Occupy Vancouver tents on their last day by the art gallery (Nov. 21)
I applaud how Vancouver, BC mayor Gregor Robertson handled the recent dismantling of Occupy Vancouver. Unlike some mayors in U.S. cities (e.g. Portland and Oakland), he deserves tremendous credit for avoiding riot squads, confrontation and violent clashes on the occupiers’ final day in front of the art gallery (Nov. 21). Thankfully, the occupiers, too, remained peaceful as they left.
On the morning of their last day in that location, I asked one young man, who was holding high a “Vive la Revolution” sign, if he expected the occupiers’ 2 p.m. departure to be violent. He told me: “Part of me hopes so.”
I watched a half-dozen occupiers take apart their tents at 11:30 a.m., two-and-a-half hours before the city had ordered them gone. The atmosphere was relaxed. A man with a throaty voice and lone guitar was singing “Democracy” at the main microphone. A handful of city officials and uniformed policed mingled with occupiers, standing on the outskirts of the mini tent city. One young man with a painted face walked up to three officers and told them “I’m glad you’re here.”
Song sparrows chittered in the trees at the corner of Georgia and Hornby. From a block away, my stomach felt the pounding, visceral beat of drums. A small group of first nations men and women had formed a circle of seats at Georgia and Granville and were drumming, with bold, rhythmic power, to protest the police handling of the murders of women who went missing on Vancouver’s Downtown Eastside. “I want to know what happened to my sister,” a native man said into a microphone, standing on the downtown intersection that the city had closed in preparation for protest.
The occupiers’ camp had helped spawn this display of free speech. Hurray for such an open lament. An expert in social movements, quoted recently in Canadian Press, has said that Occupy is the most important democratic social movement of the last two generations and that demonstrators who have taken over parks and other public spaces should be left alone. Occupy Wall Street has said: “You can’t evict an idea whose time has come.”
“We’re observing a process of commercializing and privatizing public space, and we should be outraged by it,” says Vincent Mosco, professor emeritus of sociology at Queen’s University. “But we don’t hear about limits on public space until a genuine public movement raising significant political issues decides to make use of public space.”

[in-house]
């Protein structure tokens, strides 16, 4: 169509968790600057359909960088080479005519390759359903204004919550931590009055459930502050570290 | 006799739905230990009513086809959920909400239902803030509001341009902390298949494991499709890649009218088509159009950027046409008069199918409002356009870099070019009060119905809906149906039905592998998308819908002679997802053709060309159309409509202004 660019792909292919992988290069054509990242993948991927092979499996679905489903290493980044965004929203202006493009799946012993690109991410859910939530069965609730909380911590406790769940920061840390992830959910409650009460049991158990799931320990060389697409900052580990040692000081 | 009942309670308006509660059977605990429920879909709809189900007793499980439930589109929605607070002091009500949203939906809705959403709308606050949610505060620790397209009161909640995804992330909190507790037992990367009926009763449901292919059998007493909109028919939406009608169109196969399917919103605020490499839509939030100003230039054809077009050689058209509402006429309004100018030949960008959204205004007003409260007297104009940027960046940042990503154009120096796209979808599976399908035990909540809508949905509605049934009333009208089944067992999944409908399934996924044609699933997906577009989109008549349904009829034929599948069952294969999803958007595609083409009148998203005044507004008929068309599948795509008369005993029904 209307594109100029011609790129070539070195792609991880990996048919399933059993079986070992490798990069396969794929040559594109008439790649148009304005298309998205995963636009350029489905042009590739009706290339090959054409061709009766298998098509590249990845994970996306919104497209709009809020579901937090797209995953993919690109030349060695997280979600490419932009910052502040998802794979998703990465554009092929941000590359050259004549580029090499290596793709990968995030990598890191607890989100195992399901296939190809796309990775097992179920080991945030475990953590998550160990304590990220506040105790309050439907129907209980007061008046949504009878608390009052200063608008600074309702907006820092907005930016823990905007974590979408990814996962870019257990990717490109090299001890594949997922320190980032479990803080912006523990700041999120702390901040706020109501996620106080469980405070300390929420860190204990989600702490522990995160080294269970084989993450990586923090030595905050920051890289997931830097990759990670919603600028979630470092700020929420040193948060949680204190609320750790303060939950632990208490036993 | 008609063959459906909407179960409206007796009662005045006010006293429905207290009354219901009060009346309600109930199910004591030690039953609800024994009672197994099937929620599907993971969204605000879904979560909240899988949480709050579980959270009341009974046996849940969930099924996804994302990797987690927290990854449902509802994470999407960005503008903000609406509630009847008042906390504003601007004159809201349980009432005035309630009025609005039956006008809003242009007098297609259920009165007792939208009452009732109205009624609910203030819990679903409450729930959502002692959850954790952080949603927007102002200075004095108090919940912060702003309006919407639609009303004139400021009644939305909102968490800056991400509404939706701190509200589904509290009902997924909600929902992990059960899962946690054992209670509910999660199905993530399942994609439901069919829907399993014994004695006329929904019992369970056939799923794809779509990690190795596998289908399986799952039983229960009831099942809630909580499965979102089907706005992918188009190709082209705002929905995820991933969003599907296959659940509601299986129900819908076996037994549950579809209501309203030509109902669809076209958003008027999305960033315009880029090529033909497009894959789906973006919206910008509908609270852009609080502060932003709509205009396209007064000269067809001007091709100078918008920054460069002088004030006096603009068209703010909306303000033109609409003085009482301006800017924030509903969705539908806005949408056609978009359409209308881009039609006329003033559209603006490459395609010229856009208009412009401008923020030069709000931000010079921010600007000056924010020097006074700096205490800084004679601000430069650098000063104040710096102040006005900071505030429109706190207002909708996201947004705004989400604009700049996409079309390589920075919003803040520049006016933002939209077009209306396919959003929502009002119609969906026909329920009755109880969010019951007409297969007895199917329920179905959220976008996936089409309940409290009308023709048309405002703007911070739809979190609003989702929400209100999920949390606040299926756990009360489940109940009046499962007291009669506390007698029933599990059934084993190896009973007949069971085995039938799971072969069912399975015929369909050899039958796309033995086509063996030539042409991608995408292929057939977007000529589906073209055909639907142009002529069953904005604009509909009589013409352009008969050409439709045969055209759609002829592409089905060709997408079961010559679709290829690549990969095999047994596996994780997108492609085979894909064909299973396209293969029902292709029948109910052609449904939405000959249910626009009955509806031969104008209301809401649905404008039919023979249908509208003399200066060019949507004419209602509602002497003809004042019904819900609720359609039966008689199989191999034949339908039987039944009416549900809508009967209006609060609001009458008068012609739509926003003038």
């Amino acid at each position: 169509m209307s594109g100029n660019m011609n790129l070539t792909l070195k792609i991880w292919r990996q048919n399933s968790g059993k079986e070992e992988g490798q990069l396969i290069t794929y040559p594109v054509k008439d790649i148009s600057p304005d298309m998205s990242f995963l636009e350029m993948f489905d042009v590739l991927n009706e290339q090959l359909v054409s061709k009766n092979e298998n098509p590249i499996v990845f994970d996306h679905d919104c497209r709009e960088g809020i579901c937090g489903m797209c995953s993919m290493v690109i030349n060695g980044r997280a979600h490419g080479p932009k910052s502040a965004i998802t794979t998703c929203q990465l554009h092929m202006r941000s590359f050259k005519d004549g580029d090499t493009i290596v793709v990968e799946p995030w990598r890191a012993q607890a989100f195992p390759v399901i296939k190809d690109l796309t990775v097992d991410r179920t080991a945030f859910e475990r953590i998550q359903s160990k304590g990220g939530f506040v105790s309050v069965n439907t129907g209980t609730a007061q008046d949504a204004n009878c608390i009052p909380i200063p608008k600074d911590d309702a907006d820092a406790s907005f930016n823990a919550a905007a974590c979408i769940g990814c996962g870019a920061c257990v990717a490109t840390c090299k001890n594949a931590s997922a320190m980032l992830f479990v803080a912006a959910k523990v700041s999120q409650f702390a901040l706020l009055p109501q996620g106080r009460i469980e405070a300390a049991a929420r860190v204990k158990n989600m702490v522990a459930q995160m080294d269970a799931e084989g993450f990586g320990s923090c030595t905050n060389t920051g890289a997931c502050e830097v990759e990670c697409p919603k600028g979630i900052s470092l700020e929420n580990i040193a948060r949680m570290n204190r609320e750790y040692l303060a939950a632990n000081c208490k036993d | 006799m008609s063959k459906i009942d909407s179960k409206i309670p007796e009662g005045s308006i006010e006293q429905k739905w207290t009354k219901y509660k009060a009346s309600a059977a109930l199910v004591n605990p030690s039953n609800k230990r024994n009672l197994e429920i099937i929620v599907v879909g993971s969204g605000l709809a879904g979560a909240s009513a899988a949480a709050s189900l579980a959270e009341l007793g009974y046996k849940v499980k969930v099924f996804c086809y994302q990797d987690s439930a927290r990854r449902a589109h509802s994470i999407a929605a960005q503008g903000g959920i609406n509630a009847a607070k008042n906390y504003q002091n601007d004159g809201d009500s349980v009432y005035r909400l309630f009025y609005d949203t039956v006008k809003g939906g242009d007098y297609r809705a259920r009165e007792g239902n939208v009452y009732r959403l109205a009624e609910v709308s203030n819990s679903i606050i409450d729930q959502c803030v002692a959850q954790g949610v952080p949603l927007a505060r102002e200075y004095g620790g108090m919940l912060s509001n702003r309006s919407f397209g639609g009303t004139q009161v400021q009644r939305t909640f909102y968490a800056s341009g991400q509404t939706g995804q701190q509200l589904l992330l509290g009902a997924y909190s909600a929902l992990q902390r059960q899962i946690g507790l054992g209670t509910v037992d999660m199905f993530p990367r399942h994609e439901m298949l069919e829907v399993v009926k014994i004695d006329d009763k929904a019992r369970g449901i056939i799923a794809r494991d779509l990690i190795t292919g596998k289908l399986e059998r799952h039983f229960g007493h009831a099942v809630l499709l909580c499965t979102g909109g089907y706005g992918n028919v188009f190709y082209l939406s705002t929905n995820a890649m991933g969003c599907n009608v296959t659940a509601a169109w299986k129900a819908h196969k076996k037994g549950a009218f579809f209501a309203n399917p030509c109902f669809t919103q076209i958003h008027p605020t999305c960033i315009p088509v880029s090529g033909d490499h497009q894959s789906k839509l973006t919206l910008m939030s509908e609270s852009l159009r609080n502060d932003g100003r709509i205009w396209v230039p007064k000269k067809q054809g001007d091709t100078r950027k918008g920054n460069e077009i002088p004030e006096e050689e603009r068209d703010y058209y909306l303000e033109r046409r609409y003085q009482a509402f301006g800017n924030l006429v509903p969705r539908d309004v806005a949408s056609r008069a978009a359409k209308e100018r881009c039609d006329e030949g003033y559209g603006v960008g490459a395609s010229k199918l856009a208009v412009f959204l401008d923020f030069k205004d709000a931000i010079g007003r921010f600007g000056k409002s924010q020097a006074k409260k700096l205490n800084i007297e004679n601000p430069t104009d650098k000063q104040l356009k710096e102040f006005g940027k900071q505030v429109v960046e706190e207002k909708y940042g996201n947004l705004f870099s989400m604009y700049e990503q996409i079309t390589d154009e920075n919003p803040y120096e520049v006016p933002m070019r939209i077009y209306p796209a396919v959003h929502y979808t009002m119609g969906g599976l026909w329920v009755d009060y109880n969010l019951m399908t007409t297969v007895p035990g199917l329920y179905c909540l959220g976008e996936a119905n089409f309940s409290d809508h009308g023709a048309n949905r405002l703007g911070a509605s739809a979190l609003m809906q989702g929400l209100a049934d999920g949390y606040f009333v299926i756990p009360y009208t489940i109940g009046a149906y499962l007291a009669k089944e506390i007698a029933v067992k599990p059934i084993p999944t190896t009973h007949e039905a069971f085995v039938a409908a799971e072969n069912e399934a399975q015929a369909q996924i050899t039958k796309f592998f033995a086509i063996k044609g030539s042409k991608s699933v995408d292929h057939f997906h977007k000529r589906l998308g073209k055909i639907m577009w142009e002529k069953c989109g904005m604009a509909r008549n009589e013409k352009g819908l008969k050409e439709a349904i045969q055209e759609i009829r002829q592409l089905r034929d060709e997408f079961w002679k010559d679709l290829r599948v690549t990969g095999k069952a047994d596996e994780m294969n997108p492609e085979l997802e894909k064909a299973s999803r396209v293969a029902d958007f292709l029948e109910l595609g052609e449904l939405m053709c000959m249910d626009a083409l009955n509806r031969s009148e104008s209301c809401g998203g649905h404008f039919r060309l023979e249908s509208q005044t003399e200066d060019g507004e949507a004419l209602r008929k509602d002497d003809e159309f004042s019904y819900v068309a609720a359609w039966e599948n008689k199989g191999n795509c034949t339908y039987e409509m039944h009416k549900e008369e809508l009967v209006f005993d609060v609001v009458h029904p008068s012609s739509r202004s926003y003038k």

“I hope it [Vancouver’s Occupy movement] is not dead,” environmental leader David Suzuki told about 100 people at his foundation’s Elders’ Forum, held Nov. 24 at the downtown Vancouver Public Library. Democracy is tough, he added, and today’s young occupiers need the helping hand of elders to tell them what roots they’re coming from.
“They’re trying to be different in having no leaders but that’s doomed in the world we’re living,” he said. Suzuki visited the occupy camps in Vancouver and Montreal, but he must have missed the occupiers’ elders’ tent in his home city. At a morning breakout session in his own day-long forum, several female seniors spoke in favor of the occupy movement and its desire for grassroots change. They might not have had tents pitched with the occupiers, but their hearts were alongside them.
Both individually and as a society, as we face daily challenges of injustice and inequities, we all have a basic choice to make: What will we use to motivate our thoughts and actions – love or fear? Do we choose peace or conflict? This sounds ridiculously simple, yet look at how fear fuels much, if not most, of human behavior around the world.
I like what Charles Eisenstein, author of Sacred Economics, says in the five-minute documentary excerpt of Occupy Love, produced by Velcrow Ripper. We need a healing world of peace that works for everyone. People, whether they’re part of the 99 or one per cent, flourish in an atmosphere of joint creativity, intimacy, community, and open communication, where life has meaning. We can all create such a world. Let’s start now. Occupy Love.
— photos by Heather Conn
November 30, 2011 at 8:13 pm Comments (2)